Where I live a backyard garden is a common thing, but even here, I've noticed many new gardens go in this spring. Many existing gardens have also been expanded. Pressed by rising fuel prices and the rising food prices that are following, people are stretching their grocery dollars by raising some of their own food.
My garden is just starting to produce, and soon it will be time to break out the canning equipment to put away some of that harvest for the winter. I know many of you have expressed an interest in canning. I am no expert. The real experts are the folks at the USDA, but I am happy to try and help. Let's start with the basics.
There are three very basic items you need to begin canning. You need jars with sealing lids, a large pot for processing, and canning tables that tell you how long to process the jars.
Jars with Sealing Lids You can find jars in a variety of sizes. The most common used are quart and pint jars. I find quart jars to be the most useful for my large family. I use pint jars mostly for hot peppers and pickles, though it is nice to have some pints of tomato sauce too.
Jars also come in wide mouth or regular. In my opinion, wide mouth are much easier to work with. They also are easier to clean, but they are more expensive.
Some people use recycled jars from spaghetti sauce or other items they have purchased at the store. I personally do not do this, and it is not recommended by the experts. I believe the logic behind this is that Mason jars are made to last the stresses of canning repeatedly. Jars used in the food industry may or may not be made as strong. Yet, I know people do can with them.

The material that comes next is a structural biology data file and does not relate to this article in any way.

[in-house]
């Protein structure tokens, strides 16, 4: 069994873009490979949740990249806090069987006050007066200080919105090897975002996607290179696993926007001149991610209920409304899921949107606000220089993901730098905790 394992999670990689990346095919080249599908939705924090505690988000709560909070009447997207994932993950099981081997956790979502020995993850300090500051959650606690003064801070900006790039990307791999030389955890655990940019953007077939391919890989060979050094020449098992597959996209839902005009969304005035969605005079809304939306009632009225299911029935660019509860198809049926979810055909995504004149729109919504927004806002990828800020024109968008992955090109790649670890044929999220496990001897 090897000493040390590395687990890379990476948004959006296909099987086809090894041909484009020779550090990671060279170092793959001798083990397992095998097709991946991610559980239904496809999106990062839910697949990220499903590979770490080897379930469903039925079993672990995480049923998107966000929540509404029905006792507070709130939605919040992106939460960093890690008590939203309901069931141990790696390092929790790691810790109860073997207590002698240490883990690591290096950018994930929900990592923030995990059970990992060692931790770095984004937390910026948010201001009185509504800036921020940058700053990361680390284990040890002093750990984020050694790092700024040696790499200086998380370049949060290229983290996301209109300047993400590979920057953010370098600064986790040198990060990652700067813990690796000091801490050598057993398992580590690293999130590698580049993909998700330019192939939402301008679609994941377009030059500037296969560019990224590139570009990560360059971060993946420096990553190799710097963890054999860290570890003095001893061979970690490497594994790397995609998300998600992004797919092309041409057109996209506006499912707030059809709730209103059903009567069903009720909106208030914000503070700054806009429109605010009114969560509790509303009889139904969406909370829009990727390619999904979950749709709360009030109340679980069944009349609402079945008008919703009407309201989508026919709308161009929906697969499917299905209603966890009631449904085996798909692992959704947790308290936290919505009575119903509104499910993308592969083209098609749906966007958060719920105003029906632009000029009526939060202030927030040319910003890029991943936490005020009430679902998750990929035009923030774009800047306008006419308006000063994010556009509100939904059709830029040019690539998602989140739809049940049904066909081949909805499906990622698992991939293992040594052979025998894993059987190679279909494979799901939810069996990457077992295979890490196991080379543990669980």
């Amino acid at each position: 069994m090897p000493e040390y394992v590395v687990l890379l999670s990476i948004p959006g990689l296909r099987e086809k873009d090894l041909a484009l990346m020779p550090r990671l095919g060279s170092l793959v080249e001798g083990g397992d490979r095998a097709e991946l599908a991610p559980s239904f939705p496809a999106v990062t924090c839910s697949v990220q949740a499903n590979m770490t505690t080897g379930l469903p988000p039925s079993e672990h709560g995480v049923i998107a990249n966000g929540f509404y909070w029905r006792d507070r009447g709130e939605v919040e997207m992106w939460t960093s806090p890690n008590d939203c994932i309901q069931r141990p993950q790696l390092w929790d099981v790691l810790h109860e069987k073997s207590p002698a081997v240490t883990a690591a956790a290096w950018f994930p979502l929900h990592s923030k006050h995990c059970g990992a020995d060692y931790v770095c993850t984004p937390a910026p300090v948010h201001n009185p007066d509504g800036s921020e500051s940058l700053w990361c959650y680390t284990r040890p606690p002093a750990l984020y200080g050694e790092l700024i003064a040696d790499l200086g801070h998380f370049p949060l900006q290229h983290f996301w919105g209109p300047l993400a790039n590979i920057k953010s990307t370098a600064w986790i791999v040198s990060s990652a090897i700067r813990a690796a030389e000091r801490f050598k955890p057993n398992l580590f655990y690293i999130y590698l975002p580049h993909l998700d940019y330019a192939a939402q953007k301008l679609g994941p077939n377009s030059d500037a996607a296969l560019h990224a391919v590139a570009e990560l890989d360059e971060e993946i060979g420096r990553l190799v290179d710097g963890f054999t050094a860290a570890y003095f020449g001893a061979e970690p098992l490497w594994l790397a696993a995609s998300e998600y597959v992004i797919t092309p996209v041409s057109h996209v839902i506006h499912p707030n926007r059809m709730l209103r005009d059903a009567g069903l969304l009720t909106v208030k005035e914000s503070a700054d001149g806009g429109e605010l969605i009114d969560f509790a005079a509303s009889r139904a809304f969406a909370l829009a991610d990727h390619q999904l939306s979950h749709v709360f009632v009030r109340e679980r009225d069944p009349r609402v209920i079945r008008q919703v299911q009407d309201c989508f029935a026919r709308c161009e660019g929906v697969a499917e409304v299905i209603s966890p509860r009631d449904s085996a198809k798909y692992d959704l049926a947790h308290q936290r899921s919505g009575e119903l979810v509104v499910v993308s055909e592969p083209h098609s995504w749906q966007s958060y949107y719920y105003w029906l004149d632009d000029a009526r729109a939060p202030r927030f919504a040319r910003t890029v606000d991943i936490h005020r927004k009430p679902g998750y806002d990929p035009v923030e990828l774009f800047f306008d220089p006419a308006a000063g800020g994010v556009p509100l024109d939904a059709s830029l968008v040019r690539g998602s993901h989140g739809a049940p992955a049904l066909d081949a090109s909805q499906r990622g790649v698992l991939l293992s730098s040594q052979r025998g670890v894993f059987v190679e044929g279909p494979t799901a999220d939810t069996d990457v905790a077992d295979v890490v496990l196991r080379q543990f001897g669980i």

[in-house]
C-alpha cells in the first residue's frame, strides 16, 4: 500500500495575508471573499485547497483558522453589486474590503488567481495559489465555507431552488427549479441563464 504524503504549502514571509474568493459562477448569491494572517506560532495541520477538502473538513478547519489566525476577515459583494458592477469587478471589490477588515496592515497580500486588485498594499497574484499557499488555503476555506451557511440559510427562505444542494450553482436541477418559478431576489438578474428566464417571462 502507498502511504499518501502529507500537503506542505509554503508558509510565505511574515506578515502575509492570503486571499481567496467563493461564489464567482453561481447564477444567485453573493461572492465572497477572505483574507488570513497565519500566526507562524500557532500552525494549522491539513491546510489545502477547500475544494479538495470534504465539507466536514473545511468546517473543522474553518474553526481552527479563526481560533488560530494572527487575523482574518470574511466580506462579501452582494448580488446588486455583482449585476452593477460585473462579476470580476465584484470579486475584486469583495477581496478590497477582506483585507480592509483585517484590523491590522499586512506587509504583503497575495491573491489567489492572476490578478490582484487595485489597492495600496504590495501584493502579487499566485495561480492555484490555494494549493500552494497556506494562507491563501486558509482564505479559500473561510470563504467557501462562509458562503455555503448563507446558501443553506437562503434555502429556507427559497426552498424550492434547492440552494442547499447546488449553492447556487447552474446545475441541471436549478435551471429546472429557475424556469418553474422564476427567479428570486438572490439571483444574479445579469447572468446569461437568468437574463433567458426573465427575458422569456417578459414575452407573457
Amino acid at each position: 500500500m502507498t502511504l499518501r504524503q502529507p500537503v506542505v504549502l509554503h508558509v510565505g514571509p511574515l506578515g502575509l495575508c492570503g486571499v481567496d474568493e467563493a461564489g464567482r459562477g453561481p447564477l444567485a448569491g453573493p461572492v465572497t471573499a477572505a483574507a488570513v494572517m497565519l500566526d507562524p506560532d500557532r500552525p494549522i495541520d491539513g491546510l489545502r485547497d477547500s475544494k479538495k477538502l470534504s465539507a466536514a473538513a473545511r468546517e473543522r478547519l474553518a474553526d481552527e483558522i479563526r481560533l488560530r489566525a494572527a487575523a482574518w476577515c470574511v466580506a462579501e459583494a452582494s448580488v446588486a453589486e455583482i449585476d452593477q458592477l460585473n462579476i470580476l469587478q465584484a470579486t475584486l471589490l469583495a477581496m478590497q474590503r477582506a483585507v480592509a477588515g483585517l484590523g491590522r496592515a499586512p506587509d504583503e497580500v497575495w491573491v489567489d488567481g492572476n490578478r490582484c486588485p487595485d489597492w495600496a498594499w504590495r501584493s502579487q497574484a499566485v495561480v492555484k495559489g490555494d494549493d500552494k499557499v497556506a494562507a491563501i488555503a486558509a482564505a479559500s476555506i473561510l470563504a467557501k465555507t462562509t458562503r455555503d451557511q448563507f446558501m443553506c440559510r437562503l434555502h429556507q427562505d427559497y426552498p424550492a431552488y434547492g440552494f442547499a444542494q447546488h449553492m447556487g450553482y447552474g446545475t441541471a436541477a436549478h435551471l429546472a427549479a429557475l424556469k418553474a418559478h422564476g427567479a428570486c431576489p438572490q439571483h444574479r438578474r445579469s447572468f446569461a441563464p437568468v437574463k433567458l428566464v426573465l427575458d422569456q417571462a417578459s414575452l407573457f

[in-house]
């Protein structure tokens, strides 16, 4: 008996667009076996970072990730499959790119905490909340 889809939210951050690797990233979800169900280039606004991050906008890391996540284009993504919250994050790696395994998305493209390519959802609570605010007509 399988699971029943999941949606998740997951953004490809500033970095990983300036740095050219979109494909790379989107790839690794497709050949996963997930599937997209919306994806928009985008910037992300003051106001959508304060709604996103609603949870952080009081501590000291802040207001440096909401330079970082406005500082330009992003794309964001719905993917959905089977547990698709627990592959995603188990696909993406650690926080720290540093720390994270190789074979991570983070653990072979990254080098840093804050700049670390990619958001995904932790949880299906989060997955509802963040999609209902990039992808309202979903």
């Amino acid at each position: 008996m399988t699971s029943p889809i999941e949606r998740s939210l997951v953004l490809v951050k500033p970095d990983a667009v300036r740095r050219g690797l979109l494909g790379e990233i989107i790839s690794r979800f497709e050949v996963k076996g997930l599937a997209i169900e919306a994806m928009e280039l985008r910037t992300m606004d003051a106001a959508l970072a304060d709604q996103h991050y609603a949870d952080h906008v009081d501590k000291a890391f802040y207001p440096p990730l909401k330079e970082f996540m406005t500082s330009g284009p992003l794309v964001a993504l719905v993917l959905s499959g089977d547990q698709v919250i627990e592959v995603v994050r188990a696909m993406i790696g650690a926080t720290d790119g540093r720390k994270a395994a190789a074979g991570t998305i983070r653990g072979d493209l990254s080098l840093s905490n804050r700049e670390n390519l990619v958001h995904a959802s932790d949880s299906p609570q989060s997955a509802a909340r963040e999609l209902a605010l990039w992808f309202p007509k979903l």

The most common type of lid is actually a two part lid. It is a lid with a ring. You have to buy new lids every year, but the rings can be used over and over. They are easy to use. There are other types of sealing systems using reusable rubber rings. I've never canned with those before, so I can't offer too much information on those.
Processing Pot When you are canning there are two ways to process the jars. You can simply cover them with boiling water and boil for the recommended amount of time. The other way is to use a pressure canner. It is not recommended that low acid foods, like beans, be processed using the boiling water method. All foods can be canned in a pressure canner. I use both methods.
When canning with boiling water any heavy pot that is large enough to fill with enough water to cover your jars can be used. A water bath canner with a rack is much more convenient to use. They really aren't very expensive. I think a canner is a worthwhile purchase if you are planning to do a lot of canning that can be done without pressure canning.
Canning Tables You need a resource to consult for how long to process your jars. If you buy a new canner, chances are there will be instructions with timing tables included. One of my older cookbooks also has tables. There are whole cookbooks devoted to canning. The most famous is probably the Ball Blue Book. Though a canning cookbook isn't necessary, it is nice to have as a resource. Besides basic instruction and time tables, it gives you recipes for different items. It can help when you are at a loss for what to do with the excess your garden is producing. Of course all canning tables are created based on the guidelines put out by the USDA. Their advice is available for free online.
These are the bare basics of equipment you need to begin canning. There are lots of tools and gadgets designed to make things easier. Before you run out and buy any equipment and gadgets, check around for used supplies. There are lots of people with shelves and boxes full of jars that they don't ever plan to use. Let family member know you are looking for canning equipment. Check on Cragislist. Ask on Freecycle. Look at yard sales. You may find all you need for free or a fraction of the cost of new.
I hope that was helpful for those who are new to canning. If you have nay questions, I'd be happy to help if I can.